David Ortiz went on a profanity-laced tirade against reporters who questioned his 0-for-7 start this season. Ortiz is the only Red Sox regular without a hit after two games.
But that's just it; only two games have been played and perhaps it's premature to question Ortiz after just seven at-bats.
After everything he gave the Red Sox and their fans over his first five years in Boston, Ortiz feels that he's earned the benefit of the doubt.
However, while Ortiz can expect goodwill for his past exploits, it won't buy him acceptance for his current failures. Sports are a "what have you done for me lately?" business. No one would give the love to Jim Rice, Dwight Evans, or Mo Vaughn if they suited up tonight and took a spot in the lineup–unless they produced.
All of Ortiz's problems over the past two seasons are evident once again after just two games. The left-handed hitter is still pull happy, and a simple infield shift thwarts him. If he just went the other way and hit the ball to left or center, his problems might be solved.
However, for long stretches last season, in the ALDS, and in spring training this year, Ortiz couldn't catch up to the fastball. And he's consistently fooled by the changeup as well, so his timing is off, leading him to pop up and foul off all too frequently.
Clearly, Ortiz is feeling the pressure, something he seemed immune to for many years.
You can't help but feel bad for him. For some guys, it all just slips away so quickly. I truly hope he recovers and he may, to some degree. But my bet is that Ortiz will never again be the hitter he once was, and he can't stand living in his own shadow. He raised the bar so high that he can't get over it any more.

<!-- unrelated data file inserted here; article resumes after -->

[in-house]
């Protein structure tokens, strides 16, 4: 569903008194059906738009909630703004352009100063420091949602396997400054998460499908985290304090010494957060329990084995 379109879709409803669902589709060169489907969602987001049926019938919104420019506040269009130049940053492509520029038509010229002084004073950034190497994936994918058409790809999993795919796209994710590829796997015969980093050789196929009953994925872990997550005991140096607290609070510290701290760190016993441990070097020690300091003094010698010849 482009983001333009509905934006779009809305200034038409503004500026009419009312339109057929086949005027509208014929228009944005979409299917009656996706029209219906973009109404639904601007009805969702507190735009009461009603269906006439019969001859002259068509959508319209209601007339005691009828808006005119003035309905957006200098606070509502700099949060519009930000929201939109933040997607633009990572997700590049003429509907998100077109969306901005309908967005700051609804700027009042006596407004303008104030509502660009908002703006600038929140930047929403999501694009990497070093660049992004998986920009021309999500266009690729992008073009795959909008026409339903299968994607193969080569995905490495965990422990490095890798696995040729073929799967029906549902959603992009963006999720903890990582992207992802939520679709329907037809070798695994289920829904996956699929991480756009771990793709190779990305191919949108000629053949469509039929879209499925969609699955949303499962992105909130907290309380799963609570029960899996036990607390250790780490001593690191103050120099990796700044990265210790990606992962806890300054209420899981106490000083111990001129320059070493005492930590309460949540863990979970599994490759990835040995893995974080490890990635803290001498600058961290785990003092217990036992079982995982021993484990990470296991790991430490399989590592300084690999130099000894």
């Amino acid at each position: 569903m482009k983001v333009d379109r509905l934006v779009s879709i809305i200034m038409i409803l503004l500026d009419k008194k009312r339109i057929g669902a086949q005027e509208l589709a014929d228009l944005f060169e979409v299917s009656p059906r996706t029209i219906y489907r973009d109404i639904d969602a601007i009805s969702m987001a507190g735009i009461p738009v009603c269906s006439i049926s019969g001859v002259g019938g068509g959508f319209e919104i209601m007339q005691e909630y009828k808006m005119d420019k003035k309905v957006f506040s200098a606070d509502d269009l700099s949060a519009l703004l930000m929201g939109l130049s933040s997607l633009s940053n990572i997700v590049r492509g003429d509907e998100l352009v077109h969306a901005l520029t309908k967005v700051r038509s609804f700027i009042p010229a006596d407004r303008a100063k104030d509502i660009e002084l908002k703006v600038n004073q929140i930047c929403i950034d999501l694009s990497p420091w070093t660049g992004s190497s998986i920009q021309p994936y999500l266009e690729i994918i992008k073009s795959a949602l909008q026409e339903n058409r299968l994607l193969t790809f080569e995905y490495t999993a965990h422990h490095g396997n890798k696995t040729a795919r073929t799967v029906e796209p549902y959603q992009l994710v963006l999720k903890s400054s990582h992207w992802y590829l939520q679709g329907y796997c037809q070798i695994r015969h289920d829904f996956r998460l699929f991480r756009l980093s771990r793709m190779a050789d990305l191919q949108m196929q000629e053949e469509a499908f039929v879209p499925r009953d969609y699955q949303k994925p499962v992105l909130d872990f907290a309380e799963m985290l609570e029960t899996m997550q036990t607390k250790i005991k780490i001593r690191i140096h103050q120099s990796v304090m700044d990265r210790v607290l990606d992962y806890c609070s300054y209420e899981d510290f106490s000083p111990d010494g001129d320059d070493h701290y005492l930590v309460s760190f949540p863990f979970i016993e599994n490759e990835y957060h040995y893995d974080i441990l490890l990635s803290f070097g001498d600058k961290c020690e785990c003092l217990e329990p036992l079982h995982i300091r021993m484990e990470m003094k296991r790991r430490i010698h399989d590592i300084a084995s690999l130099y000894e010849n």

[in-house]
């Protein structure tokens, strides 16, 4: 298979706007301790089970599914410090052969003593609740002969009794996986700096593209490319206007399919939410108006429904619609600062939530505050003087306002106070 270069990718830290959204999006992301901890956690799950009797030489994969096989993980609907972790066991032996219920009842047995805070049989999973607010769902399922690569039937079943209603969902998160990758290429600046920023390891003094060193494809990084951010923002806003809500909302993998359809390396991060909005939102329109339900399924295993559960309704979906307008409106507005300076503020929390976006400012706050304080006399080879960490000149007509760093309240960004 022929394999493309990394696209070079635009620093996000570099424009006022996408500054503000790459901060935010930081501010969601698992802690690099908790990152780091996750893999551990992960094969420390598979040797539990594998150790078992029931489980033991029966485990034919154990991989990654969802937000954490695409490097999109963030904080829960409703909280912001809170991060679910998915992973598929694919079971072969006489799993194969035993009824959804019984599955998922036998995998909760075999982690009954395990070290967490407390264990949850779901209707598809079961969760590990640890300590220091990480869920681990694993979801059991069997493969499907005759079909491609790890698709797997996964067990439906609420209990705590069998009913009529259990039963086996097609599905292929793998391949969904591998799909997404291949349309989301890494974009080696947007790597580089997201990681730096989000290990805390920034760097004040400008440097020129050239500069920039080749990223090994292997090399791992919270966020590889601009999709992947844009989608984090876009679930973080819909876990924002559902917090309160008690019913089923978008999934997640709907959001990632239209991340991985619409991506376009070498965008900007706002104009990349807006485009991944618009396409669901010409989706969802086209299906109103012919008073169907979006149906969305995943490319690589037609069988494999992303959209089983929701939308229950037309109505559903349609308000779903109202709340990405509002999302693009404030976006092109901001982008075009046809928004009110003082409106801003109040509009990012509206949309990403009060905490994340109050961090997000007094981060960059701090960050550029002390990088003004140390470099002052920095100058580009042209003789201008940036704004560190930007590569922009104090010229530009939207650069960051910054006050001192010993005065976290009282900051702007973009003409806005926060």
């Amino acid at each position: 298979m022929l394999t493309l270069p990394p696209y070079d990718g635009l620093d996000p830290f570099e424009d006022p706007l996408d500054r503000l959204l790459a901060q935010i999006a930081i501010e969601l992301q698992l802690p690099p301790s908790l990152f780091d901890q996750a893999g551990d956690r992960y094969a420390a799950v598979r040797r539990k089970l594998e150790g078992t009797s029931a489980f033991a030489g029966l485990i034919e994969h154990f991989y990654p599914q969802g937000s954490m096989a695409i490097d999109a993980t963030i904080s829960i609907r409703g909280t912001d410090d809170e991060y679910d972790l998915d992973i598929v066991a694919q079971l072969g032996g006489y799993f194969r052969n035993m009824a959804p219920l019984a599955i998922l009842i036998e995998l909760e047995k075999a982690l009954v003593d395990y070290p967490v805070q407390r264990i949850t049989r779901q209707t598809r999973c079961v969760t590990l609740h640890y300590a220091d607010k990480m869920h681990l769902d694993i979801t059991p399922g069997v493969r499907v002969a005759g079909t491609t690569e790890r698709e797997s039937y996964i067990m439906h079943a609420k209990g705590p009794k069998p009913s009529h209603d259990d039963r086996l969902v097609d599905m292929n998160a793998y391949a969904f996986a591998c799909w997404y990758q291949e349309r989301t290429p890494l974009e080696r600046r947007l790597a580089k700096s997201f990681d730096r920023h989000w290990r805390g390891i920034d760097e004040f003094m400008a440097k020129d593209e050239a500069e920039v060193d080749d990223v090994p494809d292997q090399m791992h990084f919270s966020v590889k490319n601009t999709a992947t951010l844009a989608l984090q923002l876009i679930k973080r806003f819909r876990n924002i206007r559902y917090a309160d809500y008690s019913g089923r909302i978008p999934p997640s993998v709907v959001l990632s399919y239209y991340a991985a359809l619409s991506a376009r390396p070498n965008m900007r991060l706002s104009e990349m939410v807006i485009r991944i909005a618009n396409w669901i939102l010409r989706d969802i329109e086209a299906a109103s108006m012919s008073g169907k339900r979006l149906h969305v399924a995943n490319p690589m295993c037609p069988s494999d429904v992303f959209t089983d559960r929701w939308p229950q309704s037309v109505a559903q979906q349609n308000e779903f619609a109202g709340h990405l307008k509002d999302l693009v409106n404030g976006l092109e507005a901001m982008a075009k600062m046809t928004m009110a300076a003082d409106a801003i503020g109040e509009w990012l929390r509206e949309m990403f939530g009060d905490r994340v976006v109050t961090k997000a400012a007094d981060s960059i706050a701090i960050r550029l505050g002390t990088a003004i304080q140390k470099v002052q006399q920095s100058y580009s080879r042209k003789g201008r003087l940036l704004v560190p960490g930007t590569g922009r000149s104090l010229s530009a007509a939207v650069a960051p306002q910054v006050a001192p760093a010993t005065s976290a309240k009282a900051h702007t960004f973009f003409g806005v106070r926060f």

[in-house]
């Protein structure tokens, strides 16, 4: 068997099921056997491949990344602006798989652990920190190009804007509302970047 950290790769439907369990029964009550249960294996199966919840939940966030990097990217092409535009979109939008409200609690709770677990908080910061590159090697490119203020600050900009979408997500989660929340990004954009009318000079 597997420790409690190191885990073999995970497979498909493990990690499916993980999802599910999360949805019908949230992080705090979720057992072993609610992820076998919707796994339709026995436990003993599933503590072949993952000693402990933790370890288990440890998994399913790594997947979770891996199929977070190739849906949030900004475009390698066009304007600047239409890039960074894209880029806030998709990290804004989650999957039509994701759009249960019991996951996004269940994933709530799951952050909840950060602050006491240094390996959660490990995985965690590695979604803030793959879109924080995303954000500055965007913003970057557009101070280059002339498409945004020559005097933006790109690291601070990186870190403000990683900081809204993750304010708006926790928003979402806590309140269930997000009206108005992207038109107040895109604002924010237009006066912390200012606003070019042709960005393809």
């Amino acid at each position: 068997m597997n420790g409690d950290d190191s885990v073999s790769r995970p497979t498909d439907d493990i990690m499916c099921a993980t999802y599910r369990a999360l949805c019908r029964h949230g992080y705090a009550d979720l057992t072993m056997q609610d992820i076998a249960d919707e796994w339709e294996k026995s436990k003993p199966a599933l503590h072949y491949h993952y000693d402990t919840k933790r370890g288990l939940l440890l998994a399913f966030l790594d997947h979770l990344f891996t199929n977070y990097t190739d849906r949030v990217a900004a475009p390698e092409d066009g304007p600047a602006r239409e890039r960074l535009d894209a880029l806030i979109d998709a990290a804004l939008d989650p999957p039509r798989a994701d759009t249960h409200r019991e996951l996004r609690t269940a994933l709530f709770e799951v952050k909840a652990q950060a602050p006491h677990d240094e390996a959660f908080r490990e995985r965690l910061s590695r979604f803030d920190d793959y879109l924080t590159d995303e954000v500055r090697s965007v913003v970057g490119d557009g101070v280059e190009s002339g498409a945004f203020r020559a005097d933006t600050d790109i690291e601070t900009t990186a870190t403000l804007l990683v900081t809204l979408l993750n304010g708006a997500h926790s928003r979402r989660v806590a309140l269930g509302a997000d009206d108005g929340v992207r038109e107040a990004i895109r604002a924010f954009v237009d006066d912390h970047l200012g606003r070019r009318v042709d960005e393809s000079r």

Sure, writing him off at this point seems premature. After all, Josh Beckett and Jon Lester had rough outings this week as well, and no one is talking about jettisoning them.
But had Beckett or Lester been on a two-year downward trend, the media and fans would be a lot more concerned today due to their poor performances. However, based on their recent histories, we're all confident that those games were just aberrations.
And Jacoby Ellsbury was 0-for-5 on Opening Night. Yet, there were no worries due to his progression over the past couple of years.
Though Ortiz was solid after June 1 last year, he still slumped again in July, and batted .083 (1-for-12) with no walks and four K's in the ALDS. Including spring training, his two-year trend reveals a regression.
We're all pulling for the guy. The team really needs him to perform to achieve success, and avoid a desperate trade early in the season. The concern is that the last two years are not just an aberration. We can't forget that Ortiz batted .238 last season.
Unquestionably, Ortiz still has power; he just has to hit the ball cleanly for it to leave the park. The Red Sox would be better served if Ortiz hits .280 this season with just 25 homers, than if he hits .240 and somehow manages to smack 35 homers. The former would likely result in more runs than the latter.
Unfortunately, neither seems very likely.
After what we've seen the past two years, we can remain hopeful, if not optimistic.